Although it is possible the combined accounts were worth as much as $50 million in the previous year, Roll Call considers only the minimum value of each reported asset, or $25 million for its 2008 tally.
Because McCaul now reports the accounts as separate assets, he receives twice the credit — boosting his total by $25 million with a single account. McCaul’s minimum net worth has increased more than six-fold since his first financial disclosure report covering 2004, when his minimum net worth hovered around $12 million.
By Roll Call
Minimum net worth: $81.50 million
The West Virginia senator, a descendant of oil tycoon John D. Rockefeller, saw his minimum net worth swell by about 1 percent in 2009.
Rockefeller’s wealth is concentrated in three blind trusts, with a combined minimum value of at least $80 million. The largest of those trusts, an account with JPMorgan Chase Bank in New York established in 1934, is valued at “over $50 million.”
Rockefeller’s spouse, Sharon Percy Rockefeller, the daughter of former Sen. Charles Percy (R-Ill.), owns “over $1 million” in PepsiCo stock, and the family listed another trust with Lincoln Financial Group valued at “over $1 million.”
She also reported two accounts that each increased to at least $1 million in 2009, including an investment fund previously valued at $500,000 to $1 million and the Rockefeller Group Equity Fund III, also previously valued at a minimum of $500,000.
The senator listed $5.05 million in debt from two loans, nearly all of which is attributable to one account from United National Bank valued at $5 million to $25 million.
Rockefeller continued to chip away at a smaller loan from JPMorgan Chase, which dropped in value to at least $50,000 in 2009 from at least $250,000 in 2008.
By Roll Call
Minimum net worth: $152.62 million
While still short of the $225 million fortune she reported in 2007, Harman’s wealth appeared to rebound in 2009 by more than $40 million, or about 36 percent.
Harman’s fiscal recovery stems largely from an increase in the value of one of her husband’s holdings in Harman International Industries to more than $50 million. That account was valued at $25 million to $50 million in 2008.
Harman’s own holdings in her husband’s audio products company — which manufactures electronics under the brand names AKG Acoustics, Harman Kardon, Infinity and JBL — remained level at a value of at least $5 million.
In addition, Harman reported growth in the value of four family trusts to nearly $80 million, up from about $64 million in 2008.
Harman’s husband, Sidney Harman, bought Newsweek magazine from the Washington Post Co. in August, but that transaction is not included in Roll Call’s estimate because it is not reported on Rep. Harman’s 2009 disclosure form.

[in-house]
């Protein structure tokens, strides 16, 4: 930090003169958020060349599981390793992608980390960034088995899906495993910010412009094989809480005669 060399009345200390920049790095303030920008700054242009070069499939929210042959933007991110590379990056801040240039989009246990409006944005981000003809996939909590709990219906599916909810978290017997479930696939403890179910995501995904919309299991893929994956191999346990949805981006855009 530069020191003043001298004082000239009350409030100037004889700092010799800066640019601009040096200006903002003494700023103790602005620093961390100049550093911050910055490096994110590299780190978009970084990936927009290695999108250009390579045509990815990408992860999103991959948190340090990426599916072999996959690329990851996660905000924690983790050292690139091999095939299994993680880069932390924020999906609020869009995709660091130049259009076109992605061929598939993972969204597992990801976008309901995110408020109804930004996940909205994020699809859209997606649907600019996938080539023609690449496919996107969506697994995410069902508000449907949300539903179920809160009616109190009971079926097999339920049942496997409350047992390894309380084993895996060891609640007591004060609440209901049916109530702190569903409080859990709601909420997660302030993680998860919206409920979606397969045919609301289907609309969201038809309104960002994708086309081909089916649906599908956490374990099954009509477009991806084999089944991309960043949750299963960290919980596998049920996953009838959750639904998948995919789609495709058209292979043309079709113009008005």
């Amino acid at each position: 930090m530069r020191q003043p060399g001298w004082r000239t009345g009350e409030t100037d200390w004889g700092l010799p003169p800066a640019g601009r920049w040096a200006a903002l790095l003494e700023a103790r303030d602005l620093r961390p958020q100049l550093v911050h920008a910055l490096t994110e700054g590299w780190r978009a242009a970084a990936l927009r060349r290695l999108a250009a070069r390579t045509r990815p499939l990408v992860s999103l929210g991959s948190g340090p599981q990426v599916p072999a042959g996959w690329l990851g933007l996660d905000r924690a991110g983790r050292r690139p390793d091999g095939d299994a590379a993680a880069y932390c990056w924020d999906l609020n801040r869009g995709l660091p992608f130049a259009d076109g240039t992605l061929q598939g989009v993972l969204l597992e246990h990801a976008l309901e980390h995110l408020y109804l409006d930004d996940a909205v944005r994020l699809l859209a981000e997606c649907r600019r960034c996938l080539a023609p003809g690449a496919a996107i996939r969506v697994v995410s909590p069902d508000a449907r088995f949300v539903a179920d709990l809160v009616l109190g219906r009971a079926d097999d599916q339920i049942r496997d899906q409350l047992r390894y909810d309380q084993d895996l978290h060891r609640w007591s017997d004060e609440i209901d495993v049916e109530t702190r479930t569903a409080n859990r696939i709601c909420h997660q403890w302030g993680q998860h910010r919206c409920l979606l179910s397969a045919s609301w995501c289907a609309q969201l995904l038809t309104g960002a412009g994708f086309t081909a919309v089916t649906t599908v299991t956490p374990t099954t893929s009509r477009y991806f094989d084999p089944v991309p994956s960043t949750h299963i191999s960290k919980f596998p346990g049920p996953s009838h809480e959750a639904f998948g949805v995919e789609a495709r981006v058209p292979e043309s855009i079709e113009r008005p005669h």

By Roll Call
Minimum net worth: $160.05 million
The California lawmaker’s fortunes dipped slightly in 2009, but Issa nonetheless maintains his claim as the House’s richest Member.
According to his 2009 financial report, Issa cashed out a money market fund valued at more than $50 million. He reported buying numerous mutual funds, including 10 accounts valued at $5 million to $25 million and one investment account valued at $25 million to $50 million.
Issa also reported selling numerous municipal bonds, with a combined minimum value of $22 million.
But Issa, who founded Vista, Calif.-based Directed Electronics, which manufactures car alarms, maintains the bulk of his fortune in two corporations that own and operate office and industrial properties in California: DEI and Greene Properties, valued at more than $50 million and from $25 million to $50 million, respectively.
Issa also reported an investment in Viper, a similar real estate firm, valued at $5 million to $25 million and one new debt, a line of credit from Merrill Lynch valued at $1 million to $5 million.
By Roll Call
Minimum net worth: $188.37 million
It has become old hat: Kerry is the richest Member of Congress for the 13th time in the 15 years since his 1995 marriage to Teresa Heinz Kerry, widow of the late Sen. John Heinz (R-Pa.), the scion of the ketchup fortune.
The value of Kerry’s disclosed assets bounces between $200 million and $300 million each year, and his liabilities hang a little below $50 million. However, in various years other estimates have placed the family’s net worth at probably three times the value shown on congressional reports. Assets held in the name of a spouse can be reported as being worth “over $1 million” no matter how far over that number the actual value falls.
Kerry’s minimum net worth as reported in his 2009 financial disclosures ticked up to about $188 million, 12 percent higher than the previous year’s $168 million. The minimum value of one Heinz family bond fund rose from $42 million to $45 million, and the number of assets listed as being worth more than $1 million rose from 129 to 141, which is still shy of the 180 assets in this category that Kerry reported for 2007.
The senator also trimmed the minimum value of his liabilities from $47 million to $44 million.
By Roll Call